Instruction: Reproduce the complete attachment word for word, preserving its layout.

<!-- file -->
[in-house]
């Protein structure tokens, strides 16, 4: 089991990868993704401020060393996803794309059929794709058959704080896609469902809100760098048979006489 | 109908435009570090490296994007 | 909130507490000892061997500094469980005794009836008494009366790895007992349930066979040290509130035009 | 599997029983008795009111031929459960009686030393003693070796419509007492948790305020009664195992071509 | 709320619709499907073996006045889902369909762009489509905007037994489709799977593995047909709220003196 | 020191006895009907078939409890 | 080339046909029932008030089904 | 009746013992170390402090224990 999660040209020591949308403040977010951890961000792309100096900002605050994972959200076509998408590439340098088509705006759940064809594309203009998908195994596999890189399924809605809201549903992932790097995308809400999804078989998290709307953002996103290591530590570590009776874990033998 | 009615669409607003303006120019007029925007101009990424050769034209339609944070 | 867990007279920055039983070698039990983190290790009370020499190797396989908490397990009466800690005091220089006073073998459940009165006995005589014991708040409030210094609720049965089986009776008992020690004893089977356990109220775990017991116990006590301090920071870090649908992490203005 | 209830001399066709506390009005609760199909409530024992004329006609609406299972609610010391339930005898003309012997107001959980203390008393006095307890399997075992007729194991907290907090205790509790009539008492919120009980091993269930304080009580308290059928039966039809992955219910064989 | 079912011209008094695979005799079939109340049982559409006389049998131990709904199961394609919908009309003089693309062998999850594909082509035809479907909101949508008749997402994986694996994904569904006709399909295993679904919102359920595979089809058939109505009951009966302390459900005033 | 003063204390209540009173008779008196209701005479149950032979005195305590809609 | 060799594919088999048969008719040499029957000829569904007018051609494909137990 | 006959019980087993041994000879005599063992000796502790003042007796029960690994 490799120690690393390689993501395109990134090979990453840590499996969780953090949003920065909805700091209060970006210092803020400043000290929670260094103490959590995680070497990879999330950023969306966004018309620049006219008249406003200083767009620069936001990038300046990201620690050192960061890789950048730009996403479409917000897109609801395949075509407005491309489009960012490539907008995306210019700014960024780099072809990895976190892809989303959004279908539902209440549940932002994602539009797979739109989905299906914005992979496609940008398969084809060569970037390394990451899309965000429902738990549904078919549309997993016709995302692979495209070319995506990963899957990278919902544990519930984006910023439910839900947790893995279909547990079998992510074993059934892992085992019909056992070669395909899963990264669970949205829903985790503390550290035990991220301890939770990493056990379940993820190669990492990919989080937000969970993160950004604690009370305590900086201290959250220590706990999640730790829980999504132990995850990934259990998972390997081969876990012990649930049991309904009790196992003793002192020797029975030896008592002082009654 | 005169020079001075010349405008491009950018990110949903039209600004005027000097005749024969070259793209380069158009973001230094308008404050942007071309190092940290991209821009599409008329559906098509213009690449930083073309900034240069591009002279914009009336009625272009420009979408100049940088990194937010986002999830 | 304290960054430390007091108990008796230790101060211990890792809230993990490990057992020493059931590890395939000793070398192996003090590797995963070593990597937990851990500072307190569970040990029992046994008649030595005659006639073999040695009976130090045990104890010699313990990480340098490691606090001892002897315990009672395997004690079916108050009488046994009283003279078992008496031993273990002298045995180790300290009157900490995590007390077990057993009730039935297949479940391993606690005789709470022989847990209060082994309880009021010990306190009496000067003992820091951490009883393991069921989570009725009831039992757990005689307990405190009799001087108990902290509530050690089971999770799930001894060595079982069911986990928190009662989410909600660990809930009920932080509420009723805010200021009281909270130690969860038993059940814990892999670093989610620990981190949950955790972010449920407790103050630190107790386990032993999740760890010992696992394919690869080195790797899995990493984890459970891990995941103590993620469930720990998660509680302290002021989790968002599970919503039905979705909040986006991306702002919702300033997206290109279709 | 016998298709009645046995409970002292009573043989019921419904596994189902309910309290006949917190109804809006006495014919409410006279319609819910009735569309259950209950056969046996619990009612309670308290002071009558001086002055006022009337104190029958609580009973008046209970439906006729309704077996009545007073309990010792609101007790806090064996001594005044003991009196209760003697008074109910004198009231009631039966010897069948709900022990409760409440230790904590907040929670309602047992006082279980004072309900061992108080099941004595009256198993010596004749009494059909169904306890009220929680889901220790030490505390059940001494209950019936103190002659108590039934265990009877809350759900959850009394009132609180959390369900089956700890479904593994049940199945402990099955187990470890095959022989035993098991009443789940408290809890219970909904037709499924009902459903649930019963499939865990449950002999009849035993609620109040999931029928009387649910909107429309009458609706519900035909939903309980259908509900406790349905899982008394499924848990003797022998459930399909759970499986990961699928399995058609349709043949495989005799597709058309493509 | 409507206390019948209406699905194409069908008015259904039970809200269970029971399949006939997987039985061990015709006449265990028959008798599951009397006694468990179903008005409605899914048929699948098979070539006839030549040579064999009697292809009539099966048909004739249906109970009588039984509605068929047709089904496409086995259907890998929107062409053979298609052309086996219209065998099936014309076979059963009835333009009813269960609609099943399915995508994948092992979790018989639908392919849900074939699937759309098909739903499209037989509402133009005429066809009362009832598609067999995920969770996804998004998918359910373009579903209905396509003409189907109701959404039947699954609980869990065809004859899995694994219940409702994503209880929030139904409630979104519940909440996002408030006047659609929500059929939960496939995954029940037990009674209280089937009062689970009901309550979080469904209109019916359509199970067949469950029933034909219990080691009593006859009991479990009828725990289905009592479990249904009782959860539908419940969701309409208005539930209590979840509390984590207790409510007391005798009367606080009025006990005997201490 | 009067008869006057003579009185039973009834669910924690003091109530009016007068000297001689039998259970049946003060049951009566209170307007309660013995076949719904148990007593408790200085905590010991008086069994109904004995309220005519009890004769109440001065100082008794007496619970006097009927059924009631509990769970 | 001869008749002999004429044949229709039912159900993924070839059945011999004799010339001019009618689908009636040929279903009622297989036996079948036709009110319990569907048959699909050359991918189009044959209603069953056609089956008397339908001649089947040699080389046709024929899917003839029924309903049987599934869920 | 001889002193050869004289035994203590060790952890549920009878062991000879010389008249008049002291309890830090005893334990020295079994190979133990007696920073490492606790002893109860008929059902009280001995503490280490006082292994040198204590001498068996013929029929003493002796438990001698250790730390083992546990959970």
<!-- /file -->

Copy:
[in-house]
């Protein structure tokens, strides 16, 4: 089991990868993704401020060393996803794309059929794709058959704080896609469902809100760098048979006489 | 109908435009570090490296994007 | 909130507490000892061997500094469980005794009836008494009366790895007992349930066979040290509130035009 | 599997029983008795009111031929459960009686030393003693070796419509007492948790305020009664195992071509 | 709320619709499907073996006045889902369909762009489509905007037994489709799977593995047909709220003196 | 020191006895009907078939409890 | 080339046909029932008030089904 | 009746013992170390402090224990 999660040209020591949308403040977010951890961000792309100096900002605050994972959200076509998408590439340098088509705006759940064809594309203009998908195994596999890189399924809605809201549903992932790097995308809400999804078989998290709307953002996103290591530590570590009776874990033998 | 009615669409607003303006120019007029925007101009990424050769034209339609944070 | 867990007279920055039983070698039990983190290790009370020499190797396989908490397990009466800690005091220089006073073998459940009165006995005589014991708040409030210094609720049965089986009776008992020690004893089977356990109220775990017991116990006590301090920071870090649908992490203005 | 209830001399066709506390009005609760199909409530024992004329006609609406299972609610010391339930005898003309012997107001959980203390008393006095307890399997075992007729194991907290907090205790509790009539008492919120009980091993269930304080009580308290059928039966039809992955219910064989 | 079912011209008094695979005799079939109340049982559409006389049998131990709904199961394609919908009309003089693309062998999850594909082509035809479907909101949508008749997402994986694996994904569904006709399909295993679904919102359920595979089809058939109505009951009966302390459900005033 | 003063204390209540009173008779008196209701005479149950032979005195305590809609 | 060799594919088999048969008719040499029957000829569904007018051609494909137990 | 006959019980087993041994000879005599063992000796502790003042007796029960690994 490799120690690393390689993501395109990134090979990453840590499996969780953090949003920065909805700091209060970006210092803020400043000290929670260094103490959590995680070497990879999330950023969306966004018309620049006219008249406003200083767009620069936001990038300046990201620690050192960061890789950048730009996403479409917000897109609801395949075509407005491309489009960012490539907008995306210019700014960024780099072809990895976190892809989303959004279908539902209440549940932002994602539009797979739109989905299906914005992979496609940008398969084809060569970037390394990451899309965000429902738990549904078919549309997993016709995302692979495209070319995506990963899957990278919902544990519930984006910023439910839900947790893995279909547990079998992510074993059934892992085992019909056992070669395909899963990264669970949205829903985790503390550290035990991220301890939770990493056990379940993820190669990492990919989080937000969970993160950004604690009370305590900086201290959250220590706990999640730790829980999504132990995850990934259990998972390997081969876990012990649930049991309904009790196992003793002192020797029975030896008592002082009654 | 005169020079001075010349405008491009950018990110949903039209600004005027000097005749024969070259793209380069158009973001230094308008404050942007071309190092940290991209821009599409008329559906098509213009690449930083073309900034240069591009002279914009009336009625272009420009979408100049940088990194937010986002999830 | 304290960054430390007091108990008796230790101060211990890792809230993990490990057992020493059931590890395939000793070398192996003090590797995963070593990597937990851990500072307190569970040990029992046994008649030595005659006639073999040695009976130090045990104890010699313990990480340098490691606090001892002897315990009672395997004690079916108050009488046994009283003279078992008496031993273990002298045995180790300290009157900490995590007390077990057993009730039935297949479940391993606690005789709470022989847990209060082994309880009021010990306190009496000067003992820091951490009883393991069921989570009725009831039992757990005689307990405190009799001087108990902290509530050690089971999770799930001894060595079982069911986990928190009662989410909600660990809930009920932080509420009723805010200021009281909270130690969860038993059940814990892999670093989610620990981190949950955790972010449920407790103050630190107790386990032993999740760890010992696992394919690869080195790797899995990493984890459970891990995941103590993620469930720990998660509680302290002021989790968002599970919503039905979705909040986006991306702002919702300033997206290109279709 | 016998298709009645046995409970002292009573043989019921419904596994189902309910309290006949917190109804809006006495014919409410006279319609819910009735569309259950209950056969046996619990009612309670308290002071009558001086002055006022009337104190029958609580009973008046209970439906006729309704077996009545007073309990010792609101007790806090064996001594005044003991009196209760003697008074109910004198009231009631039966010897069948709900022990409760409440230790904590907040929670309602047992006082279980004072309900061992108080099941004595009256198993010596004749009494059909169904306890009220929680889901220790030490505390059940001494209950019936103190002659108590039934265990009877809350759900959850009394009132609180959390369900089956700890479904593994049940199945402990099955187990470890095959022989035993098991009443789940408290809890219970909904037709499924009902459903649930019963499939865990449950002999009849035993609620109040999931029928009387649910909107429309009458609706519900035909939903309980259908509900406790349905899982008394499924848990003797022998459930399909759970499986990961699928399995058609349709043949495989005799597709058309493509 | 409507206390019948209406699905194409069908008015259904039970809200269970029971399949006939997987039985061990015709006449265990028959008798599951009397006694468990179903008005409605899914048929699948098979070539006839030549040579064999009697292809009539099966048909004739249906109970009588039984509605068929047709089904496409086995259907890998929107062409053979298609052309086996219209065998099936014309076979059963009835333009009813269960609609099943399915995508994948092992979790018989639908392919849900074939699937759309098909739903499209037989509402133009005429066809009362009832598609067999995920969770996804998004998918359910373009579903209905396509003409189907109701959404039947699954609980869990065809004859899995694994219940409702994503209880929030139904409630979104519940909440996002408030006047659609929500059929939960496939995954029940037990009674209280089937009062689970009901309550979080469904209109019916359509199970067949469950029933034909219990080691009593006859009991479990009828725990289905009592479990249904009782959860539908419940969701309409208005539930209590979840509390984590207790409510007391005798009367606080009025006990005997201490 | 009067008869006057003579009185039973009834669910924690003091109530009016007068000297001689039998259970049946003060049951009566209170307007309660013995076949719904148990007593408790200085905590010991008086069994109904004995309220005519009890004769109440001065100082008794007496619970006097009927059924009631509990769970 | 001869008749002999004429044949229709039912159900993924070839059945011999004799010339001019009618689908009636040929279903009622297989036996079948036709009110319990569907048959699909050359991918189009044959209603069953056609089956008397339908001649089947040699080389046709024929899917003839029924309903049987599934869920 | 001889002193050869004289035994203590060790952890549920009878062991000879010389008249008049002291309890830090005893334990020295079994190979133990007696920073490492606790002893109860008929059902009280001995503490280490006082292994040198204590001498068996013929029929003493002796438990001698250790730390083992546990959970």